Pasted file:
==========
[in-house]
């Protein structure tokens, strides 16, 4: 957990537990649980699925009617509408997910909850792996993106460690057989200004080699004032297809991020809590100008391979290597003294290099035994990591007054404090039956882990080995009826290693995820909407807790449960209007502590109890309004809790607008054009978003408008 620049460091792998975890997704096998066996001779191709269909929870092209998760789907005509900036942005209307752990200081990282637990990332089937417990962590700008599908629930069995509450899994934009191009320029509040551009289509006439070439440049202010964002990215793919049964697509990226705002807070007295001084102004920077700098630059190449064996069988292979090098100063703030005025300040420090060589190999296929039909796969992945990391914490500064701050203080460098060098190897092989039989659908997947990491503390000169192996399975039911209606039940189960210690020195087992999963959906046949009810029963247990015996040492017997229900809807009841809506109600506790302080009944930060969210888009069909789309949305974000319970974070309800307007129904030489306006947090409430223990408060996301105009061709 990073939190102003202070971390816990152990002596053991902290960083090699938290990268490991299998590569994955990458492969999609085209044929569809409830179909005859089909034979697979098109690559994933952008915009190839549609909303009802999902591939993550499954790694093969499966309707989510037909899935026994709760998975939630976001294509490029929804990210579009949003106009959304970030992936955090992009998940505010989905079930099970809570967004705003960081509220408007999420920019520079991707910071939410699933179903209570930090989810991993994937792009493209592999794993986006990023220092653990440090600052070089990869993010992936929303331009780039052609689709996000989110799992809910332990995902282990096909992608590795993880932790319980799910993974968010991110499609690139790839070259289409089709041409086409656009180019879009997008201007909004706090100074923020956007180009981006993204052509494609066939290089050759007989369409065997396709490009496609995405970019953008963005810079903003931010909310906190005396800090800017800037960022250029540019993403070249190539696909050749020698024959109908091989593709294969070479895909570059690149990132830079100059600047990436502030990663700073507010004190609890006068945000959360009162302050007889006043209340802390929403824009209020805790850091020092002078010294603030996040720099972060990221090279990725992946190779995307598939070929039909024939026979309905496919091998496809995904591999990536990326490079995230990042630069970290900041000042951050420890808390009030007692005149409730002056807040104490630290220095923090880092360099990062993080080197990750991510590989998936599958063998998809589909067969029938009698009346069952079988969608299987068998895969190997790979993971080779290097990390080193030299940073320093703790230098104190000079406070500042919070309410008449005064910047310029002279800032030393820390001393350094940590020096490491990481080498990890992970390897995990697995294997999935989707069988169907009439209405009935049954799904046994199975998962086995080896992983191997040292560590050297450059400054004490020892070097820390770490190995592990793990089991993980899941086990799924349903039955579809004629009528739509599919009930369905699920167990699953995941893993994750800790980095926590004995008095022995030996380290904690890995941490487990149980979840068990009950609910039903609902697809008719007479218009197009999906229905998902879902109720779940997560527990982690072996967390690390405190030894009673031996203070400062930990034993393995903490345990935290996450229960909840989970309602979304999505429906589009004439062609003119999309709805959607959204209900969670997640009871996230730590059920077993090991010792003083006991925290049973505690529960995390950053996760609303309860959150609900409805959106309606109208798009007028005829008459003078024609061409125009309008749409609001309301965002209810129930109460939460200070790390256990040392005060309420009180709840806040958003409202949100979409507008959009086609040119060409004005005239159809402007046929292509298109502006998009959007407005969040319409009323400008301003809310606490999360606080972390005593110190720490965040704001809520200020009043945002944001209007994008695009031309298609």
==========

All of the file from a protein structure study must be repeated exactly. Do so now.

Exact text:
[in-house]
């Protein structure tokens, strides 16, 4: 957990537990649980699925009617509408997910909850792996993106460690057989200004080699004032297809991020809590100008391979290597003294290099035994990591007054404090039956882990080995009826290693995820909407807790449960209007502590109890309004809790607008054009978003408008 620049460091792998975890997704096998066996001779191709269909929870092209998760789907005509900036942005209307752990200081990282637990990332089937417990962590700008599908629930069995509450899994934009191009320029509040551009289509006439070439440049202010964002990215793919049964697509990226705002807070007295001084102004920077700098630059190449064996069988292979090098100063703030005025300040420090060589190999296929039909796969992945990391914490500064701050203080460098060098190897092989039989659908997947990491503390000169192996399975039911209606039940189960210690020195087992999963959906046949009810029963247990015996040492017997229900809807009841809506109600506790302080009944930060969210888009069909789309949305974000319970974070309800307007129904030489306006947090409430223990408060996301105009061709 990073939190102003202070971390816990152990002596053991902290960083090699938290990268490991299998590569994955990458492969999609085209044929569809409830179909005859089909034979697979098109690559994933952008915009190839549609909303009802999902591939993550499954790694093969499966309707989510037909899935026994709760998975939630976001294509490029929804990210579009949003106009959304970030992936955090992009998940505010989905079930099970809570967004705003960081509220408007999420920019520079991707910071939410699933179903209570930090989810991993994937792009493209592999794993986006990023220092653990440090600052070089990869993010992936929303331009780039052609689709996000989110799992809910332990995902282990096909992608590795993880932790319980799910993974968010991110499609690139790839070259289409089709041409086409656009180019879009997008201007909004706090100074923020956007180009981006993204052509494609066939290089050759007989369409065997396709490009496609995405970019953008963005810079903003931010909310906190005396800090800017800037960022250029540019993403070249190539696909050749020698024959109908091989593709294969070479895909570059690149990132830079100059600047990436502030990663700073507010004190609890006068945000959360009162302050007889006043209340802390929403824009209020805790850091020092002078010294603030996040720099972060990221090279990725992946190779995307598939070929039909024939026979309905496919091998496809995904591999990536990326490079995230990042630069970290900041000042951050420890808390009030007692005149409730002056807040104490630290220095923090880092360099990062993080080197990750991510590989998936599958063998998809589909067969029938009698009346069952079988969608299987068998895969190997790979993971080779290097990390080193030299940073320093703790230098104190000079406070500042919070309410008449005064910047310029002279800032030393820390001393350094940590020096490491990481080498990890992970390897995990697995294997999935989707069988169907009439209405009935049954799904046994199975998962086995080896992983191997040292560590050297450059400054004490020892070097820390770490190995592990793990089991993980899941086990799924349903039955579809004629009528739509599919009930369905699920167990699953995941893993994750800790980095926590004995008095022995030996380290904690890995941490487990149980979840068990009950609910039903609902697809008719007479218009197009999906229905998902879902109720779940997560527990982690072996967390690390405190030894009673031996203070400062930990034993393995903490345990935290996450229960909840989970309602979304999505429906589009004439062609003119999309709805959607959204209900969670997640009871996230730590059920077993090991010792003083006991925290049973505690529960995390950053996760609303309860959150609900409805959106309606109208798009007028005829008459003078024609061409125009309008749409609001309301965002209810129930109460939460200070790390256990040392005060309420009180709840806040958003409202949100979409507008959009086609040119060409004005005239159809402007046929292509298109502006998009959007407005969040319409009323400008301003809310606490999360606080972390005593110190720490965040704001809520200020009043945002944001209007994008695009031309298609």